Here at Lumbee River EMC, it is our priority to work as safely and quickly as possible to restore your power!

Accidentally contacting a power line can be dangerous and in some cases, even deadly. Your Touchstone Energy cooperative wants to help our members stay safe around power lines.

KEEP A SAFE DISTANCE

Whether you are playing outdoors with your children or working on landscaping projects, keep a safe distance from power lines and other equipment your co-op uses to get electricity to your home.

Always remember to:

  • Stay away from power lines, meters, transformers and electrical boxes.
  • Don’t climb trees near power lines.
  • Never fly kits, remote control airplanes or balloons near power lines.
  • If you get something stuck in a power line, call your Touchstone Energy co-op to get it.
  • Keep a safe distance from overhead power lines when working with ladders or installing objects such as antennas.
  • Never touch or go near a downed power line.
  • Don’t touch anything that may be touching a downed wire, such as a car.
  • Keep children and pets away.

If a power line falls on a car, you should stay inside the vehicle. This is the safest place to stay. Warn people not to touch the car or the line. Call or ask someone to call the local cooperative and emergency services.

The only circumstance in which you should consider leaving a car that is in contact with a downed power line is if the vehicle catches on fire. Open the door. Do not step out of the car. You may receive a shock. Instead, jump free of the car so that your body clears the vehicle before touching the ground. Once you clear the car, shuffle at least 50 feet away, with both feet on the ground.

As in all power line related emergencies, call for help immediately by dialing 911 or call your electric utility company’s Service Center/Dispatch Office.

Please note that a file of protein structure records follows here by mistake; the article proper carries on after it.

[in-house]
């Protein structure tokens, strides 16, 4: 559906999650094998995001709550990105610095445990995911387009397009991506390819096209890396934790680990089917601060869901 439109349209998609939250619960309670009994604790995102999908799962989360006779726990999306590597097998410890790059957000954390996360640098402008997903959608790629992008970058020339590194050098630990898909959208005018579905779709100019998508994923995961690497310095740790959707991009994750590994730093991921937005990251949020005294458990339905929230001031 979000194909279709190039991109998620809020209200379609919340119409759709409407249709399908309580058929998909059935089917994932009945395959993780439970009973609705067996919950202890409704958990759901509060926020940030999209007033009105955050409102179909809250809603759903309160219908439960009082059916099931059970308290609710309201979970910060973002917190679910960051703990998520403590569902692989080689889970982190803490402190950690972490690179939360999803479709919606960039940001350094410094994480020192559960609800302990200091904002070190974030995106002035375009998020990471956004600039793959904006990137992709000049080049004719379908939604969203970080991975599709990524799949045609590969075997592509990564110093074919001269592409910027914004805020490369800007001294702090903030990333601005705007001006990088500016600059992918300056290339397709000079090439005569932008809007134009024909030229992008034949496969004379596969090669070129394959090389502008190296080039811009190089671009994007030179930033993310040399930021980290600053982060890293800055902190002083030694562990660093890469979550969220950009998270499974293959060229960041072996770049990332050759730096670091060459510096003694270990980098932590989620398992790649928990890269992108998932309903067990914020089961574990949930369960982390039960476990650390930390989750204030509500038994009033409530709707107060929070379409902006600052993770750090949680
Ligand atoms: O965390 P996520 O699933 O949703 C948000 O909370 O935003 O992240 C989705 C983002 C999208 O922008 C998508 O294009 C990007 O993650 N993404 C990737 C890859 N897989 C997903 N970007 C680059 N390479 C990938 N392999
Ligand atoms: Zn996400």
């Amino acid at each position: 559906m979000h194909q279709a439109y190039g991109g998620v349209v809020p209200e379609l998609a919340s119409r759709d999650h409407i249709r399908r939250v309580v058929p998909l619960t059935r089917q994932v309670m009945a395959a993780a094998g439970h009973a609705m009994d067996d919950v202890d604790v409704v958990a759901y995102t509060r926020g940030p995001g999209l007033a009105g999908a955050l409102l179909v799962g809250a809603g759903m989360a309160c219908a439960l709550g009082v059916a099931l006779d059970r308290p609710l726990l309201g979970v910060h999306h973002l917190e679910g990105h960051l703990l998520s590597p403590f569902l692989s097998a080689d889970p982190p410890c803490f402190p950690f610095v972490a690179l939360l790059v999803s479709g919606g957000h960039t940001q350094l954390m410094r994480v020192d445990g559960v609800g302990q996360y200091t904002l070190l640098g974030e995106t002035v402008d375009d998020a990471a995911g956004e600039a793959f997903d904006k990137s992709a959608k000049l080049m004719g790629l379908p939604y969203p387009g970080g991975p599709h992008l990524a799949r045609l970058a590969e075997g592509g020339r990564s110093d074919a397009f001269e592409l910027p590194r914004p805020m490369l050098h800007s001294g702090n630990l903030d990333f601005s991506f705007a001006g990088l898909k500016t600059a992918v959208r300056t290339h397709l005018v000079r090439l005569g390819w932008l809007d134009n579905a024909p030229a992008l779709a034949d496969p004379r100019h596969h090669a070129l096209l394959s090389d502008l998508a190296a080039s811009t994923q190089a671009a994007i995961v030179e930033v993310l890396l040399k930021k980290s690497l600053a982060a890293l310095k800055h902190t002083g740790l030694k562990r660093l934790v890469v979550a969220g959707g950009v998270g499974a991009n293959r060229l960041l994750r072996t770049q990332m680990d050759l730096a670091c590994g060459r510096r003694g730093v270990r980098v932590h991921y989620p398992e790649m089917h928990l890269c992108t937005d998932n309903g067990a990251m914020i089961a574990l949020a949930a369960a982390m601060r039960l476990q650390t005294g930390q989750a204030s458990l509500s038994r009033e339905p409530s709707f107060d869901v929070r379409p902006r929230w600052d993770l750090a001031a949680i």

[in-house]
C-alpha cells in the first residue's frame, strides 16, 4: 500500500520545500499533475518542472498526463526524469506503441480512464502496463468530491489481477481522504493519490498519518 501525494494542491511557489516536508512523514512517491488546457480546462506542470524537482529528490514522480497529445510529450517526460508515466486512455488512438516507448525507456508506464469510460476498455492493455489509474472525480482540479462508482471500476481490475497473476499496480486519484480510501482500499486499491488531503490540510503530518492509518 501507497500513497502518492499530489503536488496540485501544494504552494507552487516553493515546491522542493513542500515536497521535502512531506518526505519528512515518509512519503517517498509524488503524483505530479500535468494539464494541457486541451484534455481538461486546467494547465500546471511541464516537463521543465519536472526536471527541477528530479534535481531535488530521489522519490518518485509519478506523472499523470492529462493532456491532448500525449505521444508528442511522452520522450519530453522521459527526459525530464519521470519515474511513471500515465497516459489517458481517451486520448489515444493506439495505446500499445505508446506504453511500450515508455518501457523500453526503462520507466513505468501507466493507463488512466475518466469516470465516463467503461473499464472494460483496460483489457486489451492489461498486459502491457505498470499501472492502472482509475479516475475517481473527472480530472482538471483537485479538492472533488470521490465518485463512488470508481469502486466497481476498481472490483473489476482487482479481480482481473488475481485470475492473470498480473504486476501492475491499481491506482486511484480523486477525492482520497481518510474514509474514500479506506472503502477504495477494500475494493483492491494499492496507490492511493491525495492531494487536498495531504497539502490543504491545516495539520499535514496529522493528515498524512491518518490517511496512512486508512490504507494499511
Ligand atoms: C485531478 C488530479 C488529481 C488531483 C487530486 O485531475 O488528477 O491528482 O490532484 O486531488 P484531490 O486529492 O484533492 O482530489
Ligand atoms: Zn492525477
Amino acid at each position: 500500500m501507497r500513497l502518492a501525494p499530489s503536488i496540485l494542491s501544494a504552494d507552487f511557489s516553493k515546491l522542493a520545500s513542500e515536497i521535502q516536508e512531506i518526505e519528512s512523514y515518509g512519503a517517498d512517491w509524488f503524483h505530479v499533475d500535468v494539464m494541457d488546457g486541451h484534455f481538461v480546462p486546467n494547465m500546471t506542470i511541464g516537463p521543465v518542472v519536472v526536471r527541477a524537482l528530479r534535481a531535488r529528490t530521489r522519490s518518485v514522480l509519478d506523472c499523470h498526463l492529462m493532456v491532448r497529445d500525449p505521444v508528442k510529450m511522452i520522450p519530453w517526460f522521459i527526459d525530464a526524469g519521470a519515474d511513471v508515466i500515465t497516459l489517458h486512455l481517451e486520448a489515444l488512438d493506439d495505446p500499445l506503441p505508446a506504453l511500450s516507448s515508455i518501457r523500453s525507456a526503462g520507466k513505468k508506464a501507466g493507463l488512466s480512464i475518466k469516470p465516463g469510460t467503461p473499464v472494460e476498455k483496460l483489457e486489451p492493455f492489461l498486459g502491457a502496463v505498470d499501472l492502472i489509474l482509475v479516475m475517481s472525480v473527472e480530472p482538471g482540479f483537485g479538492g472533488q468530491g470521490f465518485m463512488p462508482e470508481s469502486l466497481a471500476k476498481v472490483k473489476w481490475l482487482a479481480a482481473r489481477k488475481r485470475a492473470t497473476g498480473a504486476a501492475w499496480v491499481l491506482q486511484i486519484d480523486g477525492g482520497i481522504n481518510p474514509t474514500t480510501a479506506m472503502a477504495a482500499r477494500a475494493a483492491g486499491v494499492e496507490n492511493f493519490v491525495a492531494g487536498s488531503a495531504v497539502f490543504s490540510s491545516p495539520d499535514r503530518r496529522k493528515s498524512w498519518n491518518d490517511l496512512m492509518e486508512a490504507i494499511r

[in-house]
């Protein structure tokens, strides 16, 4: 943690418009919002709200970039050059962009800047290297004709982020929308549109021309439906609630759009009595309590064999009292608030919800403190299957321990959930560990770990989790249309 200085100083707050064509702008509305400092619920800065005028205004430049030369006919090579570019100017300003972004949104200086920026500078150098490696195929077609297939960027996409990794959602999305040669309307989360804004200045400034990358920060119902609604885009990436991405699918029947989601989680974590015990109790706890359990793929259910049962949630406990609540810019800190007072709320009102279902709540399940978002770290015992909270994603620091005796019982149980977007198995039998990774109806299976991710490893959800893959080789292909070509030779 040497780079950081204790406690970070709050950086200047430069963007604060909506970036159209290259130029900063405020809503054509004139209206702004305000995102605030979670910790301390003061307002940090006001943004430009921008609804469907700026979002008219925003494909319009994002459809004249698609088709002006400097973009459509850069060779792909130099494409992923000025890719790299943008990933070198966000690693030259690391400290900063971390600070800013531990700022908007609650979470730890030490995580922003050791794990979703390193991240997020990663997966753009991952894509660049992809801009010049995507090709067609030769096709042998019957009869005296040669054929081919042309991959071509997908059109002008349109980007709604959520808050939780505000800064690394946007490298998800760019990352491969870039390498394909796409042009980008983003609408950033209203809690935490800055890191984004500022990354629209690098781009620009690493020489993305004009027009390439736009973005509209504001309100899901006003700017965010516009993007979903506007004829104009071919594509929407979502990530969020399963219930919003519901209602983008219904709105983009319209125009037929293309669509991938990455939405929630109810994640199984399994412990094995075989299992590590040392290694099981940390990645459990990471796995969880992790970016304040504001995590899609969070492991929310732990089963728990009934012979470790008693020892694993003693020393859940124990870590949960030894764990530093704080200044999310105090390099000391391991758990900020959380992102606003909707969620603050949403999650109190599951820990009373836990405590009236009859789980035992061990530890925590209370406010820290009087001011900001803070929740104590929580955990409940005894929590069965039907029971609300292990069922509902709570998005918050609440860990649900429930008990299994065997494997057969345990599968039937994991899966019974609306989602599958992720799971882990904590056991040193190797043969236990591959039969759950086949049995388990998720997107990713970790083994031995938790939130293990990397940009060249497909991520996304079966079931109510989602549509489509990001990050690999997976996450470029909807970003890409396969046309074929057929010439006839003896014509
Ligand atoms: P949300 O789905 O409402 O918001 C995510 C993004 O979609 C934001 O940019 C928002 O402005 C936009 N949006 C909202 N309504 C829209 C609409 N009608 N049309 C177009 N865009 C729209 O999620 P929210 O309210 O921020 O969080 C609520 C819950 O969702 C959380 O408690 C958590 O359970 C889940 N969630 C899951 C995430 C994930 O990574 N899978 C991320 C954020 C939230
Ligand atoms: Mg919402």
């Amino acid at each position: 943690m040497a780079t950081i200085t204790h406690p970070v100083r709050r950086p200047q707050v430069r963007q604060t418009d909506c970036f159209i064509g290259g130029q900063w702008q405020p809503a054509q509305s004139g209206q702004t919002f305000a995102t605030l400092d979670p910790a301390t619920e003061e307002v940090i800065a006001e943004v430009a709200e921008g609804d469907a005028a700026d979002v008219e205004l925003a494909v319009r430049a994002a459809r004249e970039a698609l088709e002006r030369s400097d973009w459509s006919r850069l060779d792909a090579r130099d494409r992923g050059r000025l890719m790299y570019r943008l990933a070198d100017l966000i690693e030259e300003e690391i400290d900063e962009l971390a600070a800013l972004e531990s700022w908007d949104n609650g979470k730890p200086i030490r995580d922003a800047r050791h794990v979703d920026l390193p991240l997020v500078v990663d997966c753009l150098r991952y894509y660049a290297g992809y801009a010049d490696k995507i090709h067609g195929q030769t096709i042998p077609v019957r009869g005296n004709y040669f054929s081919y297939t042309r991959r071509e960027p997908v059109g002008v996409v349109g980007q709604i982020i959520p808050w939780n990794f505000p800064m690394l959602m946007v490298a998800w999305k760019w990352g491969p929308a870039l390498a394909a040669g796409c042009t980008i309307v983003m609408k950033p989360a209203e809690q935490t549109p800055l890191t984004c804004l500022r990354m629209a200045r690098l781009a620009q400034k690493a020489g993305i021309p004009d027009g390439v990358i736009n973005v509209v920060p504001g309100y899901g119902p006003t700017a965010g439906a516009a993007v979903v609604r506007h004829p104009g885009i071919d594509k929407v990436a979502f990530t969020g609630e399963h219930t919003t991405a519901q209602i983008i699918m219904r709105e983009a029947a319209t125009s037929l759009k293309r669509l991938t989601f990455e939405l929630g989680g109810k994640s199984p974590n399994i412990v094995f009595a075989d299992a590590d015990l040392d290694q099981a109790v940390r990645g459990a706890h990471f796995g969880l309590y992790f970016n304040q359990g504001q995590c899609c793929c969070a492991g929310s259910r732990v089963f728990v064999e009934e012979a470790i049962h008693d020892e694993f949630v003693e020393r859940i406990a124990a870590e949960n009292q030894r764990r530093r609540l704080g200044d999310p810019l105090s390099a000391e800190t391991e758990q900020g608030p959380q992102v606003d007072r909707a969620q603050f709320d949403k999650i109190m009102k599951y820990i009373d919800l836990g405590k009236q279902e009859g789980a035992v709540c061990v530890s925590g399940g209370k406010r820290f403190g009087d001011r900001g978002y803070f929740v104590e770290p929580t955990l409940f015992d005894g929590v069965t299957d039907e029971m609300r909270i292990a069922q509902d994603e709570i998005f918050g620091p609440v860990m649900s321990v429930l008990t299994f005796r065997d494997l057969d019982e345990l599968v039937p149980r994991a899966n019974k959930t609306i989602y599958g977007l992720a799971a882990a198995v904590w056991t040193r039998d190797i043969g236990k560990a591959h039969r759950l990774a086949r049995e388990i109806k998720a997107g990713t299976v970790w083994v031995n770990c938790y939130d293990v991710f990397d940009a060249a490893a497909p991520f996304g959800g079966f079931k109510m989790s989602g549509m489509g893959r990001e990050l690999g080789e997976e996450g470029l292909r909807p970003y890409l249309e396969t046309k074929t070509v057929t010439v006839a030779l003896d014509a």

Do not try to help someone else from the car while you are standing on the ground.

Preventing Electrocutions Associated with Portable Generators Plugged Into Household Circuits

When power lines are down, residents can restore energy to their homes or other structures by using another power source such as a portable generator. If water has been present anywhere near electrical circuits and electrical equipment, turn off the power at the main breaker or fuse on the service panel. Do not turn the power back on until electrical equipment has been inspected by a qualified electrician.

If it is necessary to use a portable generator, manufacturer recommendations and specifications must be strictly followed. If there are any questions regarding the operation or installation of the portable generator, a qualified electrician should be immediately contacted to assist in installation and start-up activities. The generator should always be positioned outside the structure.

When using gasoline- and diesel-powered portable generators to supply power to a building, switch the main breaker or fuse on the service panel to the “off” position prior to starting the generator. This will prevent power lines from being inadvertently energized by backfeed electrical energy from the generators, and help protect utility line workers or other repair workers or people in neighboring buildings from possible electrocution. If the generator is plugged into a household circuit without turning the main breaker to the “off” position or removing the main fuse, the electrical current could reverse, go back through the circuit to the outside power grid, and energize power lines or electrical systems in other buildings to at or near their original voltage without the knowledge of utility or other workers.

The problem of backfeed in electrical energy is a potential risk for electrical energy workers. Electrocutions are the fifth leading cause of all reported occupational deaths. Following the safety guidelines below can reduce this risk.

Generator use is also a major cause of carbon monoxide (CO) poisoning. Generators should only be used in well ventilated areas.